1. A woman sat on the English throne as absolute monarch. A single, childfree woman, one might note. Elizabeth was the best educated prince in Europe, a woman of wit and wisdom who genuinely wished to see her people prosper.
2. This was a time of change, which is something I look for in a story setting. The long peace of Elizabeth allowed the English to expand in every direction: art, music, literature, obviously; but also mathematics, mining, map-making, and many things that did not begin with M. Society took a giant step toward the secular, in spite of — or more probably, because of — the constant tug-of-war between religious factions. The middling sort — yeomen, craftsmen, merchants and lawyers — prospered, educated themselves, and began to think of themselves as persons of consequence. These were golden years for many people, but there was also plenty of conflict to keep a novelist happy. Enclosures threw poor farmers off their land and into vagabondage; religious controversy set neighbor against neighbor and kept the government in a state of perpetual crisis. The growing population stressed nascent social services. Recurrent plague turned over the population of London once or twice a decade.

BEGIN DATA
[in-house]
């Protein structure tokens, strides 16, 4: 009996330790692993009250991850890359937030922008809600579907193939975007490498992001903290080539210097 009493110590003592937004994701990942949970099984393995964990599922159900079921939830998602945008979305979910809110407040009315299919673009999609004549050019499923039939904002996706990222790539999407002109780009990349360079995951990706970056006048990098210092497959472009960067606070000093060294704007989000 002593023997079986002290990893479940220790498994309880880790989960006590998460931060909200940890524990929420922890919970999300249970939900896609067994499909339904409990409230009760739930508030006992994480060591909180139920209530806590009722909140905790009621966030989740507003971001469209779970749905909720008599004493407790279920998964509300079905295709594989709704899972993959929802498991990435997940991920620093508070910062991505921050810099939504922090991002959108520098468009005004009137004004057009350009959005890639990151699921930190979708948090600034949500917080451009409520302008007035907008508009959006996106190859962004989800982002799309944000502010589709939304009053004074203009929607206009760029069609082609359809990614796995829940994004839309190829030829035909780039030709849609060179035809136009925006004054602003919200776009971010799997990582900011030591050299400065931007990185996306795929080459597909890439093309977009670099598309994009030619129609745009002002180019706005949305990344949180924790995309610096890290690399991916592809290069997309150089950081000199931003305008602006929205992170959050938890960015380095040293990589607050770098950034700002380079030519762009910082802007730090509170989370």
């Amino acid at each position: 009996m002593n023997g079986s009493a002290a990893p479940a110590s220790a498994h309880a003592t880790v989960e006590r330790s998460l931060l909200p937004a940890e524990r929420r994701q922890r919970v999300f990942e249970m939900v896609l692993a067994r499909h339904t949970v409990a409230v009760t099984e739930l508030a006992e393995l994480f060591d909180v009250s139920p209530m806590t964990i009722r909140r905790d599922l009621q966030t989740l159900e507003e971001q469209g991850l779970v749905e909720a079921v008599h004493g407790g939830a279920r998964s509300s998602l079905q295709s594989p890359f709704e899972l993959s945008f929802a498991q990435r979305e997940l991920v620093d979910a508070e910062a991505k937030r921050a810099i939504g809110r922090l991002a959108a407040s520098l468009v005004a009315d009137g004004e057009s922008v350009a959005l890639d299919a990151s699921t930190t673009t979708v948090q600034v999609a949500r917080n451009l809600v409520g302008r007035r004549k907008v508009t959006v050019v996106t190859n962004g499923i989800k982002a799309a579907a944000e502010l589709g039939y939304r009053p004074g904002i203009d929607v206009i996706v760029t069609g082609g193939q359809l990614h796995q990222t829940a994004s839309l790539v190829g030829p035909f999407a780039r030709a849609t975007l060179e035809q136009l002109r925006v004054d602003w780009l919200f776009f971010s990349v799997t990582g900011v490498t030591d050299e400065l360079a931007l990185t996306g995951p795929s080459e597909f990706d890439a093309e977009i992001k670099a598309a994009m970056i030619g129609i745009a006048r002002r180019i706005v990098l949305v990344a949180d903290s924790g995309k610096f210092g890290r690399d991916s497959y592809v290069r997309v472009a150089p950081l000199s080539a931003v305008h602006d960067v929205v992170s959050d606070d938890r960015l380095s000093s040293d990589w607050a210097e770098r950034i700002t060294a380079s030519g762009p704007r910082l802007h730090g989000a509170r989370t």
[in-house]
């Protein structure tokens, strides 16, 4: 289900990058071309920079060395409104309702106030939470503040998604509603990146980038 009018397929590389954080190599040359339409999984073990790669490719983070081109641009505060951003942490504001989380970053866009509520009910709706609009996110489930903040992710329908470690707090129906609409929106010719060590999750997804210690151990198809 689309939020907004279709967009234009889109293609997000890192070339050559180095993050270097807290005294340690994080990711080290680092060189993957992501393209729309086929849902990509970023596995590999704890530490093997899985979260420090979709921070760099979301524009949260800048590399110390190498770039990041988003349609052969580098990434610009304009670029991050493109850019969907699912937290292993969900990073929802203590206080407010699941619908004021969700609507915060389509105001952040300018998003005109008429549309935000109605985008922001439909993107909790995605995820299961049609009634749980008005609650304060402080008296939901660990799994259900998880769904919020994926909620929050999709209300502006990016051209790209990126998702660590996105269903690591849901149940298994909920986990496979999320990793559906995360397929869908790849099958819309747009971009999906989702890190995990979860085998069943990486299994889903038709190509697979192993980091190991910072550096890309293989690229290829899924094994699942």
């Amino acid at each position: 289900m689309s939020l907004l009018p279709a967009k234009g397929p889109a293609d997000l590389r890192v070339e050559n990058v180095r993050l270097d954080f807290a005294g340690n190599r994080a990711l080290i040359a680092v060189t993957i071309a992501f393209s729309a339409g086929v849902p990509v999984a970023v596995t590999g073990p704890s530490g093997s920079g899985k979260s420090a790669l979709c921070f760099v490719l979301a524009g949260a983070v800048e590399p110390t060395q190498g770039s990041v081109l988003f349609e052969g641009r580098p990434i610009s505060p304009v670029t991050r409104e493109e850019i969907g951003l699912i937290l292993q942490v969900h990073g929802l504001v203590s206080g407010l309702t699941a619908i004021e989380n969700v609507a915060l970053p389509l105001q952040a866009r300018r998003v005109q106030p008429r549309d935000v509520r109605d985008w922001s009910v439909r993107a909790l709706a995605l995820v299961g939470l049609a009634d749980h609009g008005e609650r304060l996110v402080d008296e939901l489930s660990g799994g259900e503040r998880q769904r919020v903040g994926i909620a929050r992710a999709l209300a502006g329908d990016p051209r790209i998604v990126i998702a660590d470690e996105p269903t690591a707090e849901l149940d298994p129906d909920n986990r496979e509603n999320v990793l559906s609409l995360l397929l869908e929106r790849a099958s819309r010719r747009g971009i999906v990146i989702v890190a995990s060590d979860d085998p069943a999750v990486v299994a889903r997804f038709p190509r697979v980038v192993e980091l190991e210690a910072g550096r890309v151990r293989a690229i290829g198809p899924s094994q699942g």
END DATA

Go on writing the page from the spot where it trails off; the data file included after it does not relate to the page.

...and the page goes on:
What: you thought this was post was going to go all pointy-headed and philosophical?